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Wilson P.J.,University of Birmingham | Wilson P.J.,Ross Ceramic Ltd. | Blackburn S.,University of Birmingham | Greenwood R.W.,University of Birmingham | And 2 more authors.
Journal of the European Ceramic Society | Year: 2011

The amount of alumina contamination present in ball-milled silica powders has been shown to increase with increased mill time for materials manufactured during the same time period. This alumina contamination level has also been observed to vary depending on the date, and possibly the state of repair, of the ball mill itself. The associated alumina level has been shown to significantly influence the high temperature properties (at 1475°C) of the materials, with high contamination levels not only resulting in increased flexural strength and creep resistance, but also increasing the thermal contraction of the materials when dilatometer measurements were performed to 1600°C. © 2011. Source


Wilson P.J.,University of Birmingham | Wilson P.J.,Ross Ceramic Ltd. | Blackburn S.,University of Birmingham | Greenwood R.W.,University of Birmingham | And 2 more authors.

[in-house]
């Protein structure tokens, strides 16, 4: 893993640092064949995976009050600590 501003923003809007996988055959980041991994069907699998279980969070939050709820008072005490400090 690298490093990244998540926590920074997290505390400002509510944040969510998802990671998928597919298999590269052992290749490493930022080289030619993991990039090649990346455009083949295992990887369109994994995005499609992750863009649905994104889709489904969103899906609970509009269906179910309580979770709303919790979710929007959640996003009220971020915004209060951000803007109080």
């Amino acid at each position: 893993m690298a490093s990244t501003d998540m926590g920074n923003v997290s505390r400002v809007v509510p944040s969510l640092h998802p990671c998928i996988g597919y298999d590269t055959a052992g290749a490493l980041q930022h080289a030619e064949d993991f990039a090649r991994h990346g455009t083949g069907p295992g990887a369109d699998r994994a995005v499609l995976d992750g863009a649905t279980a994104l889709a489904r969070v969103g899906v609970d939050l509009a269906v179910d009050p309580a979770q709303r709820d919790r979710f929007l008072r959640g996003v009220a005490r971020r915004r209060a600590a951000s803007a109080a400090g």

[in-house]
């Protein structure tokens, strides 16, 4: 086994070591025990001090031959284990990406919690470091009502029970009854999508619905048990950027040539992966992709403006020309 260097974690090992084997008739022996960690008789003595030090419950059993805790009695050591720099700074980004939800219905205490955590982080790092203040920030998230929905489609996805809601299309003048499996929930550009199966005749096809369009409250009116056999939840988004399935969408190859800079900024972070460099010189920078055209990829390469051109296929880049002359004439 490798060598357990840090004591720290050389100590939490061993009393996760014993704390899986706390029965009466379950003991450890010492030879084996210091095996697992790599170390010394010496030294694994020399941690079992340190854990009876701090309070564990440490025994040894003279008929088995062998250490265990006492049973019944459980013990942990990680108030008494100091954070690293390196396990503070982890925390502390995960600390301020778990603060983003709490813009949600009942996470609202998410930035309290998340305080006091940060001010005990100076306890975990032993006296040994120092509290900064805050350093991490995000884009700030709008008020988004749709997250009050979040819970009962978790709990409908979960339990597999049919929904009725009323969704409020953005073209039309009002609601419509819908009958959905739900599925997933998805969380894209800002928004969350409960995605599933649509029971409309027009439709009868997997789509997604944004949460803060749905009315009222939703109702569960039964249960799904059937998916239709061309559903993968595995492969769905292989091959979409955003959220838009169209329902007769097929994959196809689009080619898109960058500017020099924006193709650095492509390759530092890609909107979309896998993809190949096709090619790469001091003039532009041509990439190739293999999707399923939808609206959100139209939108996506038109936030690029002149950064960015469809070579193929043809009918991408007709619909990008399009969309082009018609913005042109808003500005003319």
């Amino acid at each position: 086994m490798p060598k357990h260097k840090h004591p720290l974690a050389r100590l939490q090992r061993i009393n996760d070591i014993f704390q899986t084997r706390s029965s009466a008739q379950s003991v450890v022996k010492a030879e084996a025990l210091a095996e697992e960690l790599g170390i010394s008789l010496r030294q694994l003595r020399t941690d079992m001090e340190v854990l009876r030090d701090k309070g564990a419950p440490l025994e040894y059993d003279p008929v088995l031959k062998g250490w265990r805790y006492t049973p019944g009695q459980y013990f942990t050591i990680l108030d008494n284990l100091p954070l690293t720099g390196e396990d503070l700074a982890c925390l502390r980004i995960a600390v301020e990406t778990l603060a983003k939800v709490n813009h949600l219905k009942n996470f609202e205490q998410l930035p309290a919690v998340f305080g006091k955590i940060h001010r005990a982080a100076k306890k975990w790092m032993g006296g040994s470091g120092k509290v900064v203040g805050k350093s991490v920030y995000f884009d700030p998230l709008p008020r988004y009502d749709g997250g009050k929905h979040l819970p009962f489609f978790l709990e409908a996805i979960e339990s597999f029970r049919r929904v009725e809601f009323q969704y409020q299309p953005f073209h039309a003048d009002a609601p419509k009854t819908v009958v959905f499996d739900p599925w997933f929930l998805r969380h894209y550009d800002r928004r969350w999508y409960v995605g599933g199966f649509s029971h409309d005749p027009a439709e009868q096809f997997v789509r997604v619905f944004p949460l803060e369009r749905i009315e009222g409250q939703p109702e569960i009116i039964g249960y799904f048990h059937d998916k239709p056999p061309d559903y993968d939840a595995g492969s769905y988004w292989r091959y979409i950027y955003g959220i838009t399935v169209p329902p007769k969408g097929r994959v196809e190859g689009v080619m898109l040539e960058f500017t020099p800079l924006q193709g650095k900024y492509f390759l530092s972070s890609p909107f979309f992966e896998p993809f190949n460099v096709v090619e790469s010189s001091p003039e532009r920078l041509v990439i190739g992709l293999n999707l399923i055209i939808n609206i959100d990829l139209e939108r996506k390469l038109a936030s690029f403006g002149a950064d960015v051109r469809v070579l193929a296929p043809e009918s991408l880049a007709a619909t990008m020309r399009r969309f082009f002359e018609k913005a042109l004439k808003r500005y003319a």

Journal of the European Ceramic Society | Year: 2011

Zircon is used as an additive to silica ceramics for use in investment casting to improve their high temperature properties. However, little is known about the mechanisms by which this occurs. To investigate the effect of zircon addition to a silica ceramic a number of silica-zircon formulations were created utilising three different batches of zircon with different particle size distributions (PSDs), surface areas and contaminant inclusions. The contaminant inclusion of the zircon, present in the zircon from the ball-milling stage of manufacture, appeared to have a large effect on the room temperature flexural strength, high temperature flexural strength and high temperature creep properties. It is also suggested that any increase in post-fired cristobalite content and any change to crystal growth morphology was due to the inherent contaminant inclusions and not because of the zircon itself. Hence, use of silica-zircon materials in ceramics for investment casting should account for variation in the contaminant inclusion of the zircon in order to maintain the specific material properties required. © 2011 Elsevier Ltd. Source

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